To enact this scenario we needed a number of volunteers: one to act as Rose - the subject of the accident, a second as the neighbour who discovers the accident and raises the alarm, a third as the paramedic who attends to Rose, a fourth who acts in the role of the cleaner and a fifth in the role of manager of the group of homes in which Rose lives. We also needed volunteers to act as members of the accident investigation team who are called in to try and discover what happened, why it happened and, if possible, what changes need to be made to how to ensure the accident doesn't happen again.

This is the mock accident taking place in the kitchen of our assisted living studio. Left shows the neighbour, acted by Paul, discovering Ross, acted by Alex, injured on the floor. (Note the chair on its side.) Right is the paramedic, role-played by Luc, attending to Ross. Meanwhile the Pepper robot is moving around somewhat aimlessly.

Our brilliant Research Fellow Dr Anouk van Maris, who organised the whole setup, persuaded five colleagues from the Bristol Robotics Lab. All were male, so Rose became Ross. Only one volunteer: Alex, who played the part of Ross, was fully briefed. The other four role played brilliantly and, although they were briefed on their roles, they were not told what was going to happened to Ross, or the part the Pepper robot played (or maybe didn't play) in the accident. Two colleagues from Oxford, Lars and Keri, kindly volunteered to act as the accident investigators. Lars and Keri also had no prior knowledge of the circumstances of the accident, and had to rely on (i) inspecting the robot and the scene of the accident, (ii) the data from the robot's EBB, and (iii) testimonies from Ross, the neighbour, the paramedic, the cleaner and the facility manager.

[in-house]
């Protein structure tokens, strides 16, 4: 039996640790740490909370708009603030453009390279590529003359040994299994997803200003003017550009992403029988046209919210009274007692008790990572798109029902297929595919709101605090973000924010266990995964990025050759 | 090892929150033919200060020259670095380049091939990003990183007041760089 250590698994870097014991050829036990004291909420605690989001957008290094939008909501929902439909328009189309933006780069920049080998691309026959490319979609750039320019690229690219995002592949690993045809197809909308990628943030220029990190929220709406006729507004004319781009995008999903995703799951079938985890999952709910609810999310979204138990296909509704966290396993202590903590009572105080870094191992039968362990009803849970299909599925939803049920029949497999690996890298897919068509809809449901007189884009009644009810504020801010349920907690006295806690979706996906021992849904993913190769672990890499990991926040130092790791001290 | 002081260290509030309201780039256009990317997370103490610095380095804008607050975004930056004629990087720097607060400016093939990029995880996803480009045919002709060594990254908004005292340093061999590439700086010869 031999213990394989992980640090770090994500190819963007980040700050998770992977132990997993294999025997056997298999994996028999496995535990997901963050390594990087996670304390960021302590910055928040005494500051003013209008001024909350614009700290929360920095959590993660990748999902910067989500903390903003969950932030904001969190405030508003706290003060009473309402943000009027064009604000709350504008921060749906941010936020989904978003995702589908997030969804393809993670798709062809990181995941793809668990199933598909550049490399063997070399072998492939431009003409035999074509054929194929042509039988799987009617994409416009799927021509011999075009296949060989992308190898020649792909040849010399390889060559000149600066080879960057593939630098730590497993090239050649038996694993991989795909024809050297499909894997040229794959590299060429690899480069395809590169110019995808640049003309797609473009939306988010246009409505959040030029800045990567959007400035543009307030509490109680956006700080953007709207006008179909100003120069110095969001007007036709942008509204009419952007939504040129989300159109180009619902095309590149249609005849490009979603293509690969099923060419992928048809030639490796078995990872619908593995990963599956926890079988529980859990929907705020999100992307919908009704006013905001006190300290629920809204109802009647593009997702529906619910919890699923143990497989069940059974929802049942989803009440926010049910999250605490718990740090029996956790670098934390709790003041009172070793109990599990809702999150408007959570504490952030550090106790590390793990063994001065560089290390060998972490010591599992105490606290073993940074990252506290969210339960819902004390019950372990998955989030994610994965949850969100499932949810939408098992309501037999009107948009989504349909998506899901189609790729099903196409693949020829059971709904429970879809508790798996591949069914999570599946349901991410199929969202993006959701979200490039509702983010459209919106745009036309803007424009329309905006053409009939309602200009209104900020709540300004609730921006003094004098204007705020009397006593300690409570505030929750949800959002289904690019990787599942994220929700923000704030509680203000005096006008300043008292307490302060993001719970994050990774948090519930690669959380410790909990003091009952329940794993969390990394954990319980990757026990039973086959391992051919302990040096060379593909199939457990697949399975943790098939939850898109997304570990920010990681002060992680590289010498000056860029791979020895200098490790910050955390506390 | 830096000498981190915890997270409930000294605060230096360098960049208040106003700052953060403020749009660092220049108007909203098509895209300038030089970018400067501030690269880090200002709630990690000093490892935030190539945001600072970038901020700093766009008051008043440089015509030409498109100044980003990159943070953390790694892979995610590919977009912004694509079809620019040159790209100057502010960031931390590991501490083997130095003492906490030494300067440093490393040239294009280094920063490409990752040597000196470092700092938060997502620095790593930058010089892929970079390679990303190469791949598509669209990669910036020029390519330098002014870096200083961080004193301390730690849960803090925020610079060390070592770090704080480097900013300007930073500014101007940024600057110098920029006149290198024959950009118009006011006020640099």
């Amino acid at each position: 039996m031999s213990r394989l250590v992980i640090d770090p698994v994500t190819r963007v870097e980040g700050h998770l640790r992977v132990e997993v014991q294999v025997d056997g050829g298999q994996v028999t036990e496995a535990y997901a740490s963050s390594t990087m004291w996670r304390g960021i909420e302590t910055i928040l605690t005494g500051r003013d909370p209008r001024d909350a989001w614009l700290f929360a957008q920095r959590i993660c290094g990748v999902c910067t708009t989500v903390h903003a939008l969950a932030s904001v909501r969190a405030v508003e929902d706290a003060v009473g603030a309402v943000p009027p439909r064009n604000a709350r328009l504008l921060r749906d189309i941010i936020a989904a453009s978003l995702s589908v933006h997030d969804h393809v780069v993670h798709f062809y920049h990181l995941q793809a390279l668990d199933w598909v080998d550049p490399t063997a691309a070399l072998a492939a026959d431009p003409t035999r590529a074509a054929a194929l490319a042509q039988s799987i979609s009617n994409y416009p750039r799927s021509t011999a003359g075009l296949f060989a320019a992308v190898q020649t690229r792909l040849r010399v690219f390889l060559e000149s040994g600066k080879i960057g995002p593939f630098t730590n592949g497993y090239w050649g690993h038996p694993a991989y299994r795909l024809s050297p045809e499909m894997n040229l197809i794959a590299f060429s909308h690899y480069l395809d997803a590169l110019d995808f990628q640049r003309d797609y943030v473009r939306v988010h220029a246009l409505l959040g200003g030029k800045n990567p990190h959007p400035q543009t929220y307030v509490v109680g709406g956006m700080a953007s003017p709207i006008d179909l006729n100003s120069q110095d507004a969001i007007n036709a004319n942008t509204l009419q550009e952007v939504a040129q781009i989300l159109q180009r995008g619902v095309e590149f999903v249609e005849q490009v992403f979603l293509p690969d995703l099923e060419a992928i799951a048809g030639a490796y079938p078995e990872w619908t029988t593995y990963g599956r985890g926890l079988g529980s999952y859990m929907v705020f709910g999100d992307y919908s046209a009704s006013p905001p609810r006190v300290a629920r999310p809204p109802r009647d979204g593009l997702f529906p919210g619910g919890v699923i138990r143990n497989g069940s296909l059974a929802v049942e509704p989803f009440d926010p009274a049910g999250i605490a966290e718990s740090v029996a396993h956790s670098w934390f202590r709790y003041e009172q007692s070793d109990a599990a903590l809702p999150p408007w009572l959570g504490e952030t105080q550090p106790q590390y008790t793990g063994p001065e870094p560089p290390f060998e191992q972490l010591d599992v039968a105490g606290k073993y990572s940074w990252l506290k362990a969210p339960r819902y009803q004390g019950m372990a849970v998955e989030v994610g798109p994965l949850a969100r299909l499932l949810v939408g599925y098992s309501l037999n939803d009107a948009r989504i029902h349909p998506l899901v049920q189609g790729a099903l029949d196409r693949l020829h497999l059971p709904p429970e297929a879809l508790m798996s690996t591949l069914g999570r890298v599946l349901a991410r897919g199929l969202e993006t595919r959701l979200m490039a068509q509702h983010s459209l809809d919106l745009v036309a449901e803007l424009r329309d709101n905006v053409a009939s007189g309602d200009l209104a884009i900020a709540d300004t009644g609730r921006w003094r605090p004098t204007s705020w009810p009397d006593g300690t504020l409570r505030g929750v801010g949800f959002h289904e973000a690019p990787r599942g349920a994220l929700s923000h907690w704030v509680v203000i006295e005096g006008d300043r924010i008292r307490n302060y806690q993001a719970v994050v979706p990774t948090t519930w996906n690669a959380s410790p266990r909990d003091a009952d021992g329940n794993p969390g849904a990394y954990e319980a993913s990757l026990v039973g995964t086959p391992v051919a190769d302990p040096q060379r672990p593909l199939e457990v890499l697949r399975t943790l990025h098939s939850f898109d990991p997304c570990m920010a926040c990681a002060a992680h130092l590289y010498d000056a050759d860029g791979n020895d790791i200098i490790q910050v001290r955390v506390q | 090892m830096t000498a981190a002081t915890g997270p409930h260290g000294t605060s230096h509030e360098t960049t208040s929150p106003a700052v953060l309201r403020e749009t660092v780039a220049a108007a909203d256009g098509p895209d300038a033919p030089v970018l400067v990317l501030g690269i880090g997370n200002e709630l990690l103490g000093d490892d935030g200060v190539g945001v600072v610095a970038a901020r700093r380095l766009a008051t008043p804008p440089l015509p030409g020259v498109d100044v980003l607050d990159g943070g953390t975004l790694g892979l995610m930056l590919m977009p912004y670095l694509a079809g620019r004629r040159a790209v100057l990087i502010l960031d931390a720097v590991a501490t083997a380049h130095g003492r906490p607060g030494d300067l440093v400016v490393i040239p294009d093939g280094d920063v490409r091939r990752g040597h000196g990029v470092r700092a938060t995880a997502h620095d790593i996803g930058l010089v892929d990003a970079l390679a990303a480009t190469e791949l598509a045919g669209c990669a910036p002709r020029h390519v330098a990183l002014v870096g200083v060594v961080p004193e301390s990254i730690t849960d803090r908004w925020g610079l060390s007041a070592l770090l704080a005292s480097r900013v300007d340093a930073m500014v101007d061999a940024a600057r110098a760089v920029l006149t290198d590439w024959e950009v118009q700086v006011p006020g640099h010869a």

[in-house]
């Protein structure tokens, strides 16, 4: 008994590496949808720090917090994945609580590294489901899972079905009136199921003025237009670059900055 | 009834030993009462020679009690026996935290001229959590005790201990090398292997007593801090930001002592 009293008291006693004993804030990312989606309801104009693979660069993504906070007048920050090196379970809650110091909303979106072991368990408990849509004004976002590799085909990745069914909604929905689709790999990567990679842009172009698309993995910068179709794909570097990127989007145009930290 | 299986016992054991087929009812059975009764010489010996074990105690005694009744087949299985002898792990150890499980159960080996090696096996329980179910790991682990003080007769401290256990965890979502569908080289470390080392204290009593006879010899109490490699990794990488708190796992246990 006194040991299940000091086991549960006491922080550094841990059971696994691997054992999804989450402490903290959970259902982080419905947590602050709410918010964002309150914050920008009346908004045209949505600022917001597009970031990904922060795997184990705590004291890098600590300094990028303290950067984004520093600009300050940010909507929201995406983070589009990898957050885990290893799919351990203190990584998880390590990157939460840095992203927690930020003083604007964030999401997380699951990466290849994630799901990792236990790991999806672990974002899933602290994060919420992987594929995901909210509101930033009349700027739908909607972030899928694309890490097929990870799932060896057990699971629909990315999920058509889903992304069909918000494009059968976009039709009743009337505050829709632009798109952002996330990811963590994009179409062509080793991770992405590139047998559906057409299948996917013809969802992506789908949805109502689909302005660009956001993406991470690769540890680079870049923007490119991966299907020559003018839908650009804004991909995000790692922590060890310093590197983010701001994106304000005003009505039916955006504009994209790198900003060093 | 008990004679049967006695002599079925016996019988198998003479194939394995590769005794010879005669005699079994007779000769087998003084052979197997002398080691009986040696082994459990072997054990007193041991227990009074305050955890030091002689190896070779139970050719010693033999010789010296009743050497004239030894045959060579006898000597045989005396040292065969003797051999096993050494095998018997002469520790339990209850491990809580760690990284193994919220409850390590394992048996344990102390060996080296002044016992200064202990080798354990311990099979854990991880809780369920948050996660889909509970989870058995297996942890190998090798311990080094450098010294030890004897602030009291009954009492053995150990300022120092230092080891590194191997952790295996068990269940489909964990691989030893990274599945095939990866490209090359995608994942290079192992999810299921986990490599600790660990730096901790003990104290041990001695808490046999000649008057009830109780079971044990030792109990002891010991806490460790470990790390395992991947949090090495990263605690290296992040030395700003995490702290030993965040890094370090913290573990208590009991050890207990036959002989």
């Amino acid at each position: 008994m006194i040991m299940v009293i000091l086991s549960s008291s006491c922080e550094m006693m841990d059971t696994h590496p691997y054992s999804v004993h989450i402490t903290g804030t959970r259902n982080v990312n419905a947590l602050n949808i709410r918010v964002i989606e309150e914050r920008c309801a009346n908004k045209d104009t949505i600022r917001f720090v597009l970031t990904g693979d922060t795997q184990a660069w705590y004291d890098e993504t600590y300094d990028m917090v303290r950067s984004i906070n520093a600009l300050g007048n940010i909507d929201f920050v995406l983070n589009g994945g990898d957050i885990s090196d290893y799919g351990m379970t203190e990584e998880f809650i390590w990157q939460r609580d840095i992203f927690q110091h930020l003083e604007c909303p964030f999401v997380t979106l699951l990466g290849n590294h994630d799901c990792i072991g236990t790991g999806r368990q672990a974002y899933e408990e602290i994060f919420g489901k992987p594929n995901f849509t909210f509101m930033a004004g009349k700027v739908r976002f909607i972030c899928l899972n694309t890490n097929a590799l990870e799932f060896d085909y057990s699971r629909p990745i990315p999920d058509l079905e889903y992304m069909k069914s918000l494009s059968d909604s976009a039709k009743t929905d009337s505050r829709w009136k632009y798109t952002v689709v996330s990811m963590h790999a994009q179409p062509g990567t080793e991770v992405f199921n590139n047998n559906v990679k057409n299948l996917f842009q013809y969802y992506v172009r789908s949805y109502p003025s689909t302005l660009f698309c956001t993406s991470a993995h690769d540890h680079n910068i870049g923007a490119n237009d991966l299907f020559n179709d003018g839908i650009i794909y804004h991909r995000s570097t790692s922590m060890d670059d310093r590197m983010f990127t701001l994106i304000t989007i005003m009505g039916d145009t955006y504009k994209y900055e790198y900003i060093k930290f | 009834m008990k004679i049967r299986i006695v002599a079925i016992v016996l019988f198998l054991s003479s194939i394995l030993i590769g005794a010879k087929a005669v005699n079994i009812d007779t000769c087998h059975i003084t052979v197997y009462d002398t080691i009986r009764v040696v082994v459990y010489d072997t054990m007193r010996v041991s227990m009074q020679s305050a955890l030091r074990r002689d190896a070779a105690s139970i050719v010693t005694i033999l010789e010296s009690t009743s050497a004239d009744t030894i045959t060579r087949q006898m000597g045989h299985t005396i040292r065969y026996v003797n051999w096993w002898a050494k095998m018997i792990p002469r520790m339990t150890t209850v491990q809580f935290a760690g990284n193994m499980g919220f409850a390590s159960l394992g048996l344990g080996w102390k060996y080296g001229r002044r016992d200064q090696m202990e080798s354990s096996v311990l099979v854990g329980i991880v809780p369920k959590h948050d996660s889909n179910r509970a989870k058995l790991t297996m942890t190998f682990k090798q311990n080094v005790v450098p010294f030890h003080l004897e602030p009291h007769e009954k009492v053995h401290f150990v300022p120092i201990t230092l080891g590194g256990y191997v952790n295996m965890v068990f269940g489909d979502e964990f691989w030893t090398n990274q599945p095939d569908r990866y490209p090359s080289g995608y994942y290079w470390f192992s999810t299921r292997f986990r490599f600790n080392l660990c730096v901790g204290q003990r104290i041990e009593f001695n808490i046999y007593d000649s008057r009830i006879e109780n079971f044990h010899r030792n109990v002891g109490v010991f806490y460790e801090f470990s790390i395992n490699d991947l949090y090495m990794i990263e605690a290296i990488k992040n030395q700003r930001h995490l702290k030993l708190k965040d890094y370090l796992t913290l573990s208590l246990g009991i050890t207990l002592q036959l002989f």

Here we see Lars interviewing Medhi, who acted as the house manager, while Ben, acting as the cleaner, waits to be interviewed. Inside the studio Keri is interviewing the neighbour and parademic.

So, what were the findings of our accident investigators? They did very well indeed. Close examination of the EBB data, alongside consideration of the (not always reliable) witness testimony enabled Lars and Keri to correctly deduce the role that the robot played in the accident. They were also able to make several recommendations on operational changes.  But I will not reveal their findings in detail here as we intend to run the same mock accident again soon with a different set of volunteers and - in case any of them should read this blog - I don't want to give the game away!


Very special thanks to Dr Anouk van Maris. Also Dr Pericle Salvini, who worked with Anouk in finalising the detail of the scenario and during the pilot itself. Also, huge thanks to BRL volunteers Dr Alex Smith, Dr Paul Bremner, Dr Luc Wijnen, Mehdi Sobhani and Dr Ben Ward-Cherrier. And last but not least a very big thank you to Dr Lars Kunze, Oxford Robotics Institute and Keri Grieman, Dept of Computer Science, Oxford.

From the left: Pericle, Ben, Lars, Alex, Keri, Medhi, Paul, Anouk, Luc, Lola and me. Pepper is looking nervously at Lola.